Economic Authority and the Limits of Expertise in Antitrust Cases

Competition Policy and Antitrust

Article Snapshot

Author(s)

John Lopatka and William H. Page

Source

Working Paper, 2004

Summary

This paper looks at the role of economists in antitrust cases.

Policy Relevance

Economists influence courts through their role as expert witnesses. Although some economic models are not a good match with reality, courts are unlikely to exclude the testimony.

Main Points

  • In a legal dispute, the judge decides issues of law (“is tying illegal?”); the jury decides the facts (“Did the CEO really send that email?”). Expert witnesses help the judge and the jury understand complex facts. Courts can reject the testimony of experts not considered well qualified, relevant, or reliable.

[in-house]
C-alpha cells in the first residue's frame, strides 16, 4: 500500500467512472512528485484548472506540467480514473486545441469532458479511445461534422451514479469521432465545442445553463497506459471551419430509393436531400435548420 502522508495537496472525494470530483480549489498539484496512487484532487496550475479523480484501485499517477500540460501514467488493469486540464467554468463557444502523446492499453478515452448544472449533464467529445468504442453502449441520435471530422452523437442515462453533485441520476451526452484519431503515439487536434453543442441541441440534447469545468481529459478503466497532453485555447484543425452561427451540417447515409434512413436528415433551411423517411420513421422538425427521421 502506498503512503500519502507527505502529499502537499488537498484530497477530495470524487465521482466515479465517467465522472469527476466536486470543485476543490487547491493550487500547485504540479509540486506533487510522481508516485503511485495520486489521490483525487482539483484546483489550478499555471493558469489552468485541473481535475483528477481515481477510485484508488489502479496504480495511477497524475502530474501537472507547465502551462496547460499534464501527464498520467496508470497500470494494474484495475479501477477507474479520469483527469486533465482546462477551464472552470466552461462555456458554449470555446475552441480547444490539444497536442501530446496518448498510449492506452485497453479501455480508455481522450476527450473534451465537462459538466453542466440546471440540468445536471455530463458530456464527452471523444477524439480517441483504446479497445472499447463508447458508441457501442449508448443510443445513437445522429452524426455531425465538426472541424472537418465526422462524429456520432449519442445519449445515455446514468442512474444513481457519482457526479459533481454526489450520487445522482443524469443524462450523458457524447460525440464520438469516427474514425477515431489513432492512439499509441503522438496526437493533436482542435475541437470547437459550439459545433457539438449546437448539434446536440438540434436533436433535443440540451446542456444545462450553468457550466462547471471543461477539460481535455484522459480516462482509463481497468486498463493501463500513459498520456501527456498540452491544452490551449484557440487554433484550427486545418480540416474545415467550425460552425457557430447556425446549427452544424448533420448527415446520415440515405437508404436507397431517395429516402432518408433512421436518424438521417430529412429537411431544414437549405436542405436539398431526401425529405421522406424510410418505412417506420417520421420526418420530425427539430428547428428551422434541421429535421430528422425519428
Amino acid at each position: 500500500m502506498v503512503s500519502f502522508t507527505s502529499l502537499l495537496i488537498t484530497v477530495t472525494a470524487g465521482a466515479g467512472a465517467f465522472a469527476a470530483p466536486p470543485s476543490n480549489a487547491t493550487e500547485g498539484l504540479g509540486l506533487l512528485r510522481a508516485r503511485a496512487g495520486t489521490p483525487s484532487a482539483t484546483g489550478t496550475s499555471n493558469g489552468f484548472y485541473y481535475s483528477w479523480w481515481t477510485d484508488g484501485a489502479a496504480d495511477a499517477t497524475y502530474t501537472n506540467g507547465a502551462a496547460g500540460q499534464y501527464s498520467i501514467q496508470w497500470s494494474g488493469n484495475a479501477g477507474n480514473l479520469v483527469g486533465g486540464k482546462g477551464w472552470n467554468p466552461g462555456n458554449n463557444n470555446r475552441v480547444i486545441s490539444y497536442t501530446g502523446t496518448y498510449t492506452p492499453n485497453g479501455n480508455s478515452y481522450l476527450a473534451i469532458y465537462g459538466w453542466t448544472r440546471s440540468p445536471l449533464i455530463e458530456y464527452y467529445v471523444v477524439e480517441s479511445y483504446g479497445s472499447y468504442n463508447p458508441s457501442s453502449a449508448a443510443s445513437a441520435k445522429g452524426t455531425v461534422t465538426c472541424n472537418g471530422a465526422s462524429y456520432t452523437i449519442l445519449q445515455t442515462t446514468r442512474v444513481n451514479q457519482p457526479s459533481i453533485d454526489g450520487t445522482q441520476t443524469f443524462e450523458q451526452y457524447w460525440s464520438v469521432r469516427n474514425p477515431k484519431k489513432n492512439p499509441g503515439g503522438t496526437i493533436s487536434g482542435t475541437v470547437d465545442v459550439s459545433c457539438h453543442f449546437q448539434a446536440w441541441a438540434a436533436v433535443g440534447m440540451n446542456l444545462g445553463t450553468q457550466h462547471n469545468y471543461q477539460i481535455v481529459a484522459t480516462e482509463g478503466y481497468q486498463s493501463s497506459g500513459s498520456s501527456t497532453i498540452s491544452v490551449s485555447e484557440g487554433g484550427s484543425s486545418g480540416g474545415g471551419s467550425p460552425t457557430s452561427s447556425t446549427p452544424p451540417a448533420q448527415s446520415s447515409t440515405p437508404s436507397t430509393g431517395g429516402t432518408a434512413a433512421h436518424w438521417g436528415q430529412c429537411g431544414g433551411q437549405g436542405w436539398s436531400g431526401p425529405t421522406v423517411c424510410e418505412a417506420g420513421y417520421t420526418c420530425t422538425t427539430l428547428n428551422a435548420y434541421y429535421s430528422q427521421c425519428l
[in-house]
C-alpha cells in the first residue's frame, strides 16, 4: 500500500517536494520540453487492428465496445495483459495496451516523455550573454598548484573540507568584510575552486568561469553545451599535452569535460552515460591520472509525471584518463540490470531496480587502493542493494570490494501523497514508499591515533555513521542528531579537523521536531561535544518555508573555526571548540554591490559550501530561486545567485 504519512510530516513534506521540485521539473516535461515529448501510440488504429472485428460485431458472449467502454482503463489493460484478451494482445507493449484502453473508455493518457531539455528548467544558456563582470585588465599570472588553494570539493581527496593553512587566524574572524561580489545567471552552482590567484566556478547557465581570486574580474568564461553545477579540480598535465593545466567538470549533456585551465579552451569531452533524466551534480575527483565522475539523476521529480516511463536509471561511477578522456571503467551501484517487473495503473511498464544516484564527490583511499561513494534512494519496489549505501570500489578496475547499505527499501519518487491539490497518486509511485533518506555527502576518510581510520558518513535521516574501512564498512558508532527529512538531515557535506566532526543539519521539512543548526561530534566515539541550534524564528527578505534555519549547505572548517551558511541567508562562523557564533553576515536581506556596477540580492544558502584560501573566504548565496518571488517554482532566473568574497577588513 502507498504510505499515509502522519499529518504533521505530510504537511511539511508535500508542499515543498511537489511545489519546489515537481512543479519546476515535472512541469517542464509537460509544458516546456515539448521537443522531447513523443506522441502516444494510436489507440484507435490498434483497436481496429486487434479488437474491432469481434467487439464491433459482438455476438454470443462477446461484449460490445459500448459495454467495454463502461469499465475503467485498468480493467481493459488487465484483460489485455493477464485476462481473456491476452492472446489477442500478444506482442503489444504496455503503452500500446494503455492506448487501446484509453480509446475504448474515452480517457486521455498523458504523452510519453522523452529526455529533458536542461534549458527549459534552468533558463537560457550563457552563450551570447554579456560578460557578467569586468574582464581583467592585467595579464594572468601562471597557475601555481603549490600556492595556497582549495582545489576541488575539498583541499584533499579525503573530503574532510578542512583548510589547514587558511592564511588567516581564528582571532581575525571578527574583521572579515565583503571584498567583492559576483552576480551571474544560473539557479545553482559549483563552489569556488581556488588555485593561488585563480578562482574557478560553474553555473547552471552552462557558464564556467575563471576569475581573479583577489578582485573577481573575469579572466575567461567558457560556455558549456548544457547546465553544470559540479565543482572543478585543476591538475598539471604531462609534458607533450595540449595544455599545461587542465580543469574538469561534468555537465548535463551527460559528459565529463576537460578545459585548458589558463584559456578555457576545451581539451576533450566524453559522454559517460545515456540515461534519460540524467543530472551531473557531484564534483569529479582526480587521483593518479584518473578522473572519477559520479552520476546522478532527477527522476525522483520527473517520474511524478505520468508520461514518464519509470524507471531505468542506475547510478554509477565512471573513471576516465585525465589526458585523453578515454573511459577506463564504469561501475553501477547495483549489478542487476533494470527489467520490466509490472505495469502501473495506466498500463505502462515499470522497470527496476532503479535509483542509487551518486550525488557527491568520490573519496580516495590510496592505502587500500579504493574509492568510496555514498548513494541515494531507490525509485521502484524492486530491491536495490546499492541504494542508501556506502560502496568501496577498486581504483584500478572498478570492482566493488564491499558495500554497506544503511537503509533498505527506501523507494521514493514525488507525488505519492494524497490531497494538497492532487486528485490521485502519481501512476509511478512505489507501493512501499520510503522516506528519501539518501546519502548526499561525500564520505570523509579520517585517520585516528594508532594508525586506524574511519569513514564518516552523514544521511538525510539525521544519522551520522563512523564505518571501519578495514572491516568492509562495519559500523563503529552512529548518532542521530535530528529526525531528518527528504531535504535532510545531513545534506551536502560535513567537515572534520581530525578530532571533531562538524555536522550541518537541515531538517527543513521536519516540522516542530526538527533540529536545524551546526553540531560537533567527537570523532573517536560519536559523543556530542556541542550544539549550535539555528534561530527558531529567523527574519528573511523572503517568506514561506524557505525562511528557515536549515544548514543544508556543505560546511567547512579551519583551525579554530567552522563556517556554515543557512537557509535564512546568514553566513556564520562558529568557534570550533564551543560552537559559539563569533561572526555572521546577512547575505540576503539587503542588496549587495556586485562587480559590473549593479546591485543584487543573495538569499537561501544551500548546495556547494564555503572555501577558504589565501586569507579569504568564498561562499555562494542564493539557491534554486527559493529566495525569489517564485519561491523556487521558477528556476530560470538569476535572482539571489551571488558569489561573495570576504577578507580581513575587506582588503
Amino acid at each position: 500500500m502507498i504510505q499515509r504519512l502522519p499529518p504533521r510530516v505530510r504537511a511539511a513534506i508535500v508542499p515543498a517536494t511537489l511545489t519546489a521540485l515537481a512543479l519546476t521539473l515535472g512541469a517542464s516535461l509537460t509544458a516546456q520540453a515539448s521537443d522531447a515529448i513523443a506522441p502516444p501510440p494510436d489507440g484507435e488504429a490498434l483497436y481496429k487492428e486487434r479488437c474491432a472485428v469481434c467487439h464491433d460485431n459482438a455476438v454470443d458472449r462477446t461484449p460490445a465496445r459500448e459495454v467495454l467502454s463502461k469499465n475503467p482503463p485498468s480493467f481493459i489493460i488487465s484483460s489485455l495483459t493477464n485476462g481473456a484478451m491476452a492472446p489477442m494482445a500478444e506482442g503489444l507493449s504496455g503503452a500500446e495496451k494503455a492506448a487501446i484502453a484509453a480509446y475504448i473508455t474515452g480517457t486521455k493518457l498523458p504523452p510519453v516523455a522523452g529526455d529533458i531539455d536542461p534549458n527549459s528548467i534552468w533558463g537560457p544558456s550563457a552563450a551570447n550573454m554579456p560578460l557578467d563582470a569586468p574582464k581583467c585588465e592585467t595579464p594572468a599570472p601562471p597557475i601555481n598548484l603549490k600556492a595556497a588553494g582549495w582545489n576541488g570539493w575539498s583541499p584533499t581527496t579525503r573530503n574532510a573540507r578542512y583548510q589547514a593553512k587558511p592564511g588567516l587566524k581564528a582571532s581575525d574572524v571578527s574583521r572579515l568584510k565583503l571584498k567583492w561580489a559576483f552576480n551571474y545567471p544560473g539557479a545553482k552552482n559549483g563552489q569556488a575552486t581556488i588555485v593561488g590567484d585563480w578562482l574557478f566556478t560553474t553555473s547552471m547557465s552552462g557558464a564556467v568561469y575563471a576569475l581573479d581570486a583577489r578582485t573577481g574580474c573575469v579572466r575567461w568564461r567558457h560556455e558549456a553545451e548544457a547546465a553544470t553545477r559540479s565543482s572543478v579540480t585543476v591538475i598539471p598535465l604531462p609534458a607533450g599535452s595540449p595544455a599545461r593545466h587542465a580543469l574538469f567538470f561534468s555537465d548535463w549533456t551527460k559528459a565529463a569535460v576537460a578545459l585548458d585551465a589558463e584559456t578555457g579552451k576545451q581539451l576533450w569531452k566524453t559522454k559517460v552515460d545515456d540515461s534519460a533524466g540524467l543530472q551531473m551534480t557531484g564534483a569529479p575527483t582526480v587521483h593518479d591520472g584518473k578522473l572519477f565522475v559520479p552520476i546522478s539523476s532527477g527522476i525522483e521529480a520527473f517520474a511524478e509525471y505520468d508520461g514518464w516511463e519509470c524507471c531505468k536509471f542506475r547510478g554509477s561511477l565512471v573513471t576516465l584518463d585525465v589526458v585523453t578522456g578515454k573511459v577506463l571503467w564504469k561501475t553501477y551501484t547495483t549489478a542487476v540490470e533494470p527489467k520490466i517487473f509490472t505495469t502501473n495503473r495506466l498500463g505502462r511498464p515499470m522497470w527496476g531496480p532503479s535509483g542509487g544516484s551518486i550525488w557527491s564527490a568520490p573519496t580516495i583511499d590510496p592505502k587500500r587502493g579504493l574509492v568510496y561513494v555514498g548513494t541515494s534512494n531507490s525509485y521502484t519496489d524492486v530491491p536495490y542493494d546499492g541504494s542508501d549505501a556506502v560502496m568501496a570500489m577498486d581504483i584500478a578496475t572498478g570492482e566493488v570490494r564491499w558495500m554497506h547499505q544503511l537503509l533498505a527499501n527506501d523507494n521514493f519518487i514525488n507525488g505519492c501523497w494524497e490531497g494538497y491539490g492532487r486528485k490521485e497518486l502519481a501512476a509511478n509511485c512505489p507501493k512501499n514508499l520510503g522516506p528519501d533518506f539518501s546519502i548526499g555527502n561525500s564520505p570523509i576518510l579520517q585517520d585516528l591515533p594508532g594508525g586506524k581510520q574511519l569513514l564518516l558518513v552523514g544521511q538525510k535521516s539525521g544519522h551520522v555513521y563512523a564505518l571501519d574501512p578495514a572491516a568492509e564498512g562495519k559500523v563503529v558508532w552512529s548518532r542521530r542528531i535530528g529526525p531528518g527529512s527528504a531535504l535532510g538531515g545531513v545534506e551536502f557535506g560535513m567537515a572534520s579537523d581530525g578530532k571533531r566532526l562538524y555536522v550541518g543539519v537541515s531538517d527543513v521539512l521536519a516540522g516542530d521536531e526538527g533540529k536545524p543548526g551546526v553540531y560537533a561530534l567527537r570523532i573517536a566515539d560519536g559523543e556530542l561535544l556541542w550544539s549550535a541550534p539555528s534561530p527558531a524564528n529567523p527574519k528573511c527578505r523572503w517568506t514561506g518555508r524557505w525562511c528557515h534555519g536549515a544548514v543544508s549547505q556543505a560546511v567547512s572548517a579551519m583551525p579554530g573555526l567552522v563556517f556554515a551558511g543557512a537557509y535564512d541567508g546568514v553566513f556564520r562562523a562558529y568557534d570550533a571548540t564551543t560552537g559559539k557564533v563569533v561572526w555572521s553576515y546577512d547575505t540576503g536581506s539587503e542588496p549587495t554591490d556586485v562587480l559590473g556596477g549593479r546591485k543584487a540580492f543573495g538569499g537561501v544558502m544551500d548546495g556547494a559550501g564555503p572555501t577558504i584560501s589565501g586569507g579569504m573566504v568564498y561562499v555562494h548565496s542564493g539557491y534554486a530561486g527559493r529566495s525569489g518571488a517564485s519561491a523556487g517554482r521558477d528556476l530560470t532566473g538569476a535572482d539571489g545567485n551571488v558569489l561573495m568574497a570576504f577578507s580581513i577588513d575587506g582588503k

• In recent decades, “Chicago School” economists lead courts to recognize that business behavior once considered harmful often benefits consumers.
 
  • Today, economists use game theory in antitrust cases to set up mathematical models showing that business behavior can be harmful. Some argue that game theory is not reliable. Models can depend on biased assumptions, or not reflect reality.
 
  • Game theory models can help courts and are actually used by economists, so arguments that they are not reliable are likely to fail.

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